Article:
The severe damage by the new BGA has only been demonstrated in glasshouse studies and not yet confirmed in field studies. However, we have collected a second population from near Kybybolite, South Australia with similar virulence on tolerant lucerne (data not presented) and this suggests that the new BGA occurs in a major pasture seed production area of South Australia. BGA only reproduce asexually in Australia (Edwards 2008) which means the virulence of the new BGA will not be diluted with sexual mating with less virulent biotypes of BGA. Given the virulence of the new BGA in our glasshouse studies we are concerned about the threat it poses to pasture and grain legumes in Australia. While we do not know how widespread the new BGA is, we do recommend agronomists and farmers monitor legume crops and pastures. Large BGA populations or unexpected plant damage should be controlled with dimethoate, chlorpyrifos or pirimicarb. Treating lucerne seed with the insecticide imidacloprid provided good protection to lucerne seedlings, and primary producers should use insecticide treated seeds when planting new pastures.

The preliminary results presented in this paper will be explored in greater depth during a RIRDC-funded project to confirm damage and growth rates of BGA populations collected from around Australia on a broad range of species. We aim to develop a molecular based assay for identifying the distribution of this new BGA and assist the pasture and pulse industries in preventing the severe damage that may occur if this aphid becomes widespread in Australia.


Edwards OR (2001). Interspecific and intraspecific variation in the performance of three pest aphid species on five grain legume hosts. Entomologia Experimentalis et Applicata 100, 21–30.

Edwards OR, Franzmann B, Thackray CD and Micic S (2008). Insecticide resistance and implications for future aphid management in Australian grains and pastures: a review. Australian Journal of Experimental Agriculture 48, 1523–1530.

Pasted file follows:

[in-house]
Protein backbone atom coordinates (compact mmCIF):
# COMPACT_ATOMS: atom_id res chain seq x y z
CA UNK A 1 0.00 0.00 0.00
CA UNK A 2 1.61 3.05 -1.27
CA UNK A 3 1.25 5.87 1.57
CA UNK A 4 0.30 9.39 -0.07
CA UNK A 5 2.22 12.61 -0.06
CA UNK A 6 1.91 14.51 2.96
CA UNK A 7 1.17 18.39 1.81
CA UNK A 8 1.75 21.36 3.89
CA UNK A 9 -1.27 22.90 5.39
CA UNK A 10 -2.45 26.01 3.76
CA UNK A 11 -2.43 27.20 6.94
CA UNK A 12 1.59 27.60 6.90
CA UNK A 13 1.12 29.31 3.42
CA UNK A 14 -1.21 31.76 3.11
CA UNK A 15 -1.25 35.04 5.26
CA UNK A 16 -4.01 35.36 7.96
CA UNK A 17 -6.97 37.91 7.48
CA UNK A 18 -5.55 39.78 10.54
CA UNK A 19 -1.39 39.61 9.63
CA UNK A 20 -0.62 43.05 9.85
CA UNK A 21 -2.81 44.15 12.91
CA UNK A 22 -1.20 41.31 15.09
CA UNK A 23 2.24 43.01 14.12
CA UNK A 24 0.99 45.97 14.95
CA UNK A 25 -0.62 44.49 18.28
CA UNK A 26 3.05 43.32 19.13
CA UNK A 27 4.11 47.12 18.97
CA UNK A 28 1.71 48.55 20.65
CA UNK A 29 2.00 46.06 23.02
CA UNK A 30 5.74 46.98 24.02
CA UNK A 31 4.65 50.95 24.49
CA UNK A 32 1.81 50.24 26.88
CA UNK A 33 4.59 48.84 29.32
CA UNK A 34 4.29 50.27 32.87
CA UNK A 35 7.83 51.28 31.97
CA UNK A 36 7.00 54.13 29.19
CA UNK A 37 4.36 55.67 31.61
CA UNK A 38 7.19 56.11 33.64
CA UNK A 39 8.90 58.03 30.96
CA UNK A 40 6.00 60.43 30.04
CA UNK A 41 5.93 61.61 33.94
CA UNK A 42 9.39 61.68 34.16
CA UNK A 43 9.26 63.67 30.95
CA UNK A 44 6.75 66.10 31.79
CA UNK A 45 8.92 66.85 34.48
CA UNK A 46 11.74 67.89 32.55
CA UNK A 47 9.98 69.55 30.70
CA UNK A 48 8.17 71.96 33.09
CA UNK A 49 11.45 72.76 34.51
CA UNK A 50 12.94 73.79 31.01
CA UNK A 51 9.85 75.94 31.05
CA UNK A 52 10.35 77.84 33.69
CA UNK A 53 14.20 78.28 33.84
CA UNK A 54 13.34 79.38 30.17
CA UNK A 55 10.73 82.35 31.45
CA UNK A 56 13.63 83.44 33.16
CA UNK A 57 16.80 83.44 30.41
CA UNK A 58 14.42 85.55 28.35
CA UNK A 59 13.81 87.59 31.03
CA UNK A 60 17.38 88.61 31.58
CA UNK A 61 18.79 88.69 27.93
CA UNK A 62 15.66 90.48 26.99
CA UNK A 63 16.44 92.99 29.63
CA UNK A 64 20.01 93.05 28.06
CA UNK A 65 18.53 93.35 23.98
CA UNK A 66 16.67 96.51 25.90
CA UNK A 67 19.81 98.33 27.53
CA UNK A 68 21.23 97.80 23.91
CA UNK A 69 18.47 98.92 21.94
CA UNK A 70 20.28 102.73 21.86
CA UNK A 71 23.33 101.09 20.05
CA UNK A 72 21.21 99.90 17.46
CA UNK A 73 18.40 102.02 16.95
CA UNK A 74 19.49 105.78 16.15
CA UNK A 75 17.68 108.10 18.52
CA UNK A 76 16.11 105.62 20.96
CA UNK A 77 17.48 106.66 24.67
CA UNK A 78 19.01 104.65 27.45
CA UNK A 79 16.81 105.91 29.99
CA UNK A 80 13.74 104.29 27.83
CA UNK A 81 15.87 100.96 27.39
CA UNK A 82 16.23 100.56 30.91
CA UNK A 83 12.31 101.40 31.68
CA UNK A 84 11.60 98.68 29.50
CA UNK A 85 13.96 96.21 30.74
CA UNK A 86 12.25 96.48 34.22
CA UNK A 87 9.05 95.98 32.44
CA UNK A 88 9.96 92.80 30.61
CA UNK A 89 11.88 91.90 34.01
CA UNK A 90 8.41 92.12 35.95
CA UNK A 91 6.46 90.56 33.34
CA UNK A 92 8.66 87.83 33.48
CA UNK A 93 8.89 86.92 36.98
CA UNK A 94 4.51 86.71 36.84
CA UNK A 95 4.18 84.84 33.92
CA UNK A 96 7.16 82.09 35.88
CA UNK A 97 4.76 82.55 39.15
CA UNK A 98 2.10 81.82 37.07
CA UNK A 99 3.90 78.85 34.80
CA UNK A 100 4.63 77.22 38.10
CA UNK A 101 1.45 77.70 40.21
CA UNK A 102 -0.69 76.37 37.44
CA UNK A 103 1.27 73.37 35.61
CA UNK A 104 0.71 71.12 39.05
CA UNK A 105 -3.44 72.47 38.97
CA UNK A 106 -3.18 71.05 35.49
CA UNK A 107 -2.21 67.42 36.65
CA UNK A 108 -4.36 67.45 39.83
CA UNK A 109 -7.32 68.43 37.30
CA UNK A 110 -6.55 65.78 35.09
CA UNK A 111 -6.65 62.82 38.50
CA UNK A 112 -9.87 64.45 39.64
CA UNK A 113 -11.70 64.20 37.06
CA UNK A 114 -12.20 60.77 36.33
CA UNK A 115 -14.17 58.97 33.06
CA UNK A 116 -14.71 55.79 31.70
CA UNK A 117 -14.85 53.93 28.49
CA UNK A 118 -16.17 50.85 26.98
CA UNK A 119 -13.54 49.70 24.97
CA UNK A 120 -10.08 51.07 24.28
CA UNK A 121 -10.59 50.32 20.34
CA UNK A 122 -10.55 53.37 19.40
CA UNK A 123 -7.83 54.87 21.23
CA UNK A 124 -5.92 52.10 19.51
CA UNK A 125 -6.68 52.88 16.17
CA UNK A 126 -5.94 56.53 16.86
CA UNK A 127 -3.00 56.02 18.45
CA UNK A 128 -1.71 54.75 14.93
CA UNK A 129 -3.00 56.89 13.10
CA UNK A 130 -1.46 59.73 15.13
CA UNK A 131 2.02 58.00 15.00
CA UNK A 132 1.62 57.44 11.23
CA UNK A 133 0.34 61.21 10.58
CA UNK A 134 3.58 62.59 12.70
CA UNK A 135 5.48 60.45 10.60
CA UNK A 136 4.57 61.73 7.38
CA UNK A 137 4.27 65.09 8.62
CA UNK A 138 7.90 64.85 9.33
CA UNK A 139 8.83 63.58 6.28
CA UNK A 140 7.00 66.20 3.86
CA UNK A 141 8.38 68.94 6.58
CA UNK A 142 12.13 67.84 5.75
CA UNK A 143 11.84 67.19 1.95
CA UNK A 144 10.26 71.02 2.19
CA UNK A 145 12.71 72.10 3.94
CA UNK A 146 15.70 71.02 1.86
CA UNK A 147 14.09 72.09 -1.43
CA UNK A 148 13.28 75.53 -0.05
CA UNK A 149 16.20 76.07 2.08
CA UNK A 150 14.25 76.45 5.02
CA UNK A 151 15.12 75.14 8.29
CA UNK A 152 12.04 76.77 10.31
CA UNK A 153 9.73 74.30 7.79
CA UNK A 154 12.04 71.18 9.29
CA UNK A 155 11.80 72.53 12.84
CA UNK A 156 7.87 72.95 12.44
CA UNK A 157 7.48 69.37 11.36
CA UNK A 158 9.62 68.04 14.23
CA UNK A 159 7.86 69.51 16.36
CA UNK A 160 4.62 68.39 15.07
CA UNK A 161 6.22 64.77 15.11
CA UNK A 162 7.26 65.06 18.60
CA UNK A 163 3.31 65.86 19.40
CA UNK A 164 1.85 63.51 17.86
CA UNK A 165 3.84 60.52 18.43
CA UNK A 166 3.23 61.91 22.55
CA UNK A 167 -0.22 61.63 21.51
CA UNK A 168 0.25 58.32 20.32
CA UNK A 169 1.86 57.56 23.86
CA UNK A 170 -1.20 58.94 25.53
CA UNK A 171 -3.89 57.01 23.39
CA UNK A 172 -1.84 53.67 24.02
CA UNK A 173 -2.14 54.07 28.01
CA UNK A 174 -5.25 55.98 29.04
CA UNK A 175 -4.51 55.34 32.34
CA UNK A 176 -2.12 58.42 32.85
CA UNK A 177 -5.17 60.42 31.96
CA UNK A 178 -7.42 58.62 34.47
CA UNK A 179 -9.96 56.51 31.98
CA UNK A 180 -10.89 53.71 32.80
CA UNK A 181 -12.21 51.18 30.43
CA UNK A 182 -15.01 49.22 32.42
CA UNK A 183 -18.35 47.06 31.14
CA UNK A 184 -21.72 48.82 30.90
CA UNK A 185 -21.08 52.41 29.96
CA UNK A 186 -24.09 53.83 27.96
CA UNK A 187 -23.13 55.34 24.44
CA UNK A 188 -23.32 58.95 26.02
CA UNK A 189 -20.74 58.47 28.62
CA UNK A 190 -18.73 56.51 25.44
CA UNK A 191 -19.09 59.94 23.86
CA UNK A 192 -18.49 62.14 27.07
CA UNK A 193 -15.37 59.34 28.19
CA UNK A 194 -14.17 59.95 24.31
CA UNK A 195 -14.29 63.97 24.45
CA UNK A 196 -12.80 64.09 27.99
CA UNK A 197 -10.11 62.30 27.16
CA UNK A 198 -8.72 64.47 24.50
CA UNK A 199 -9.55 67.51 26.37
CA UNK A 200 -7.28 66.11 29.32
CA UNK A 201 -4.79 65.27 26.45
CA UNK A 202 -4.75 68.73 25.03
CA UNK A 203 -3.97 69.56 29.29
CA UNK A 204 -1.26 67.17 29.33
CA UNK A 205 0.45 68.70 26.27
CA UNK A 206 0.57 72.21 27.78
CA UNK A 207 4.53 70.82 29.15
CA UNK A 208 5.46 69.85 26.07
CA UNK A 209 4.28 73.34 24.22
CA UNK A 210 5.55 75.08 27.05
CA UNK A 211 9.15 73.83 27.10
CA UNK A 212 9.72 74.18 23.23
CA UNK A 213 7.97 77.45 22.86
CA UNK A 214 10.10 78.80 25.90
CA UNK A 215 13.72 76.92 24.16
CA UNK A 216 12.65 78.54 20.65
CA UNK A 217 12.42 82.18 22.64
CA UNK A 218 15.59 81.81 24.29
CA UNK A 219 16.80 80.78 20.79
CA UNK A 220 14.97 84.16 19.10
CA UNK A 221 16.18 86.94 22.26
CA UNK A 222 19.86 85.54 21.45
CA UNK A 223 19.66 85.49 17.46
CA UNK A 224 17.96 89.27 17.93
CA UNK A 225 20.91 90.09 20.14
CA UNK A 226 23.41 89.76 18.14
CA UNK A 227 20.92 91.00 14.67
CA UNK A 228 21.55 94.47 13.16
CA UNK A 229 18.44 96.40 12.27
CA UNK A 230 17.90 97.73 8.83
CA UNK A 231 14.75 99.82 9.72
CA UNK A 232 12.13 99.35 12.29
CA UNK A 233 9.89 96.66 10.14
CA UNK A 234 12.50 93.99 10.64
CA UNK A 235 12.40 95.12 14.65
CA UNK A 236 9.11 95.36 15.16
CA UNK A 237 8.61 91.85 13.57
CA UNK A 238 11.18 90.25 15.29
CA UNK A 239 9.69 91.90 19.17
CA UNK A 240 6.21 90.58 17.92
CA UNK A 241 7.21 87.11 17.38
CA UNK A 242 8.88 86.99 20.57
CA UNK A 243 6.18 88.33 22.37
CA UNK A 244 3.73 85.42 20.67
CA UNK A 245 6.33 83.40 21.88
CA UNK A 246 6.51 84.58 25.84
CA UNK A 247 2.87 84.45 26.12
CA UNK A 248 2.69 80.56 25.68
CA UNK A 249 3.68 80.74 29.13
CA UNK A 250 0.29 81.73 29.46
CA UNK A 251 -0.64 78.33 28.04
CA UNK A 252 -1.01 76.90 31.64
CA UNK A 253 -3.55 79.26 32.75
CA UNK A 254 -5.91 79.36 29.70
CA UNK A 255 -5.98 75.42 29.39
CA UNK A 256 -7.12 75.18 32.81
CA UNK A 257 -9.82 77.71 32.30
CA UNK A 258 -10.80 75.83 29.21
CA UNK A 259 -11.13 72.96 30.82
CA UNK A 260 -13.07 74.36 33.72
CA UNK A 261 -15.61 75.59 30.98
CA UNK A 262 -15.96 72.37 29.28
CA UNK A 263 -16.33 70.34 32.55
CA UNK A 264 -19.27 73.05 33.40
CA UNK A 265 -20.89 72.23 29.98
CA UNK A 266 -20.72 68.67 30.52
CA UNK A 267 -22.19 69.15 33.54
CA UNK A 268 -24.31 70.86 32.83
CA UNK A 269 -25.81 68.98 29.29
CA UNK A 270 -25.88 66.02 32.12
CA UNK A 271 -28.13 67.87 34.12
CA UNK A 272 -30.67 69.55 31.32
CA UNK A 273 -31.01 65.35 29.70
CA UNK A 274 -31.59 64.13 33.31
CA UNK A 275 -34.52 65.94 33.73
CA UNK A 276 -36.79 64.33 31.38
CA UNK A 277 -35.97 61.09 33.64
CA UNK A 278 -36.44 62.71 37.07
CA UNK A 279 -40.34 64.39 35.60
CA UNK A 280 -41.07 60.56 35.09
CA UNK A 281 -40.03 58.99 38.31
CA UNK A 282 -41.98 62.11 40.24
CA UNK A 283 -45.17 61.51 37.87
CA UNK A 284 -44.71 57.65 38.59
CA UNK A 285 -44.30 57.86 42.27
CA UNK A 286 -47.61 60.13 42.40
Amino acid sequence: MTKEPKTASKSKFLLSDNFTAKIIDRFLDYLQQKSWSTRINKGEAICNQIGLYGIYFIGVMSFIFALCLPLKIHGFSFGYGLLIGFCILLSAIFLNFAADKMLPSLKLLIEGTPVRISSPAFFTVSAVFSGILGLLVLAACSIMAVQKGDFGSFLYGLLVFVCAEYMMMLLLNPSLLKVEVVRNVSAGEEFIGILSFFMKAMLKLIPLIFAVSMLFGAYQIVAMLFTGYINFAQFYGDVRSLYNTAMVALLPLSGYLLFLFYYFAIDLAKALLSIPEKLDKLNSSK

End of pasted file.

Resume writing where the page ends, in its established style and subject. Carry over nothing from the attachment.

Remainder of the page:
Gao LL, Horbury R, Nair RM, Singh KB and Edwards OR (2007). Characterization of resistance to multiple aphid species (Hemiptera: Aphididae) in Medicago truncatula. Bulletin of Entomological Research 97, 41–48.

Klingler JP, Nair RM, Edwards OR and Singh KB (2009). A single gene, AIN, in Medicago truncatula mediates hypersensitive responses to both bluegreen and pea aphid, but confers resistance only to bluegreen aphid. Journal of Experimental Botany 60, 4115-4127.

Mackay PA and Lamb RJ (1988). Genetic variation in asexual populations of two aphids in the genus Acyrthosiphon, from an Australian lucerne field. Entomologia Experimentalis et Applicata 48, 117-125.

Milne WM (1986). The release and establishment of Aphis ervi Haliday (Hymenoptera: Ichneumonidae) in lucerne aphids in Eastern Australia. Journal of Australian Entomological Society 25, 123-130.

Nair RM, Craig AD, Auricht GC, Edwards OR, Robinson SS, Otterspoor MJ and Jones JA (2003). Evaluating pasture legumes for resistance to aphids. Australian Journal of Experimental Agriculture 43, 1345-1349.

Ofuya TI (1993). Evaluation of selected cowpea varieties for resistance to Aphis craccivora Koch (Homoptera: Aphididae) at the seedling and podding phases. Annals of Applied Biology 123, 19–23.

Zarrabi AA, Berberet RC and Caddel JL (1995). New biotype of Acyrthosiphon kondoi (Homoptera: Aphididae) on alfalfa in Oklahoma. Journal of Economic Entomology 88, 1461–1465.

Previous PageTop Of PageNext Page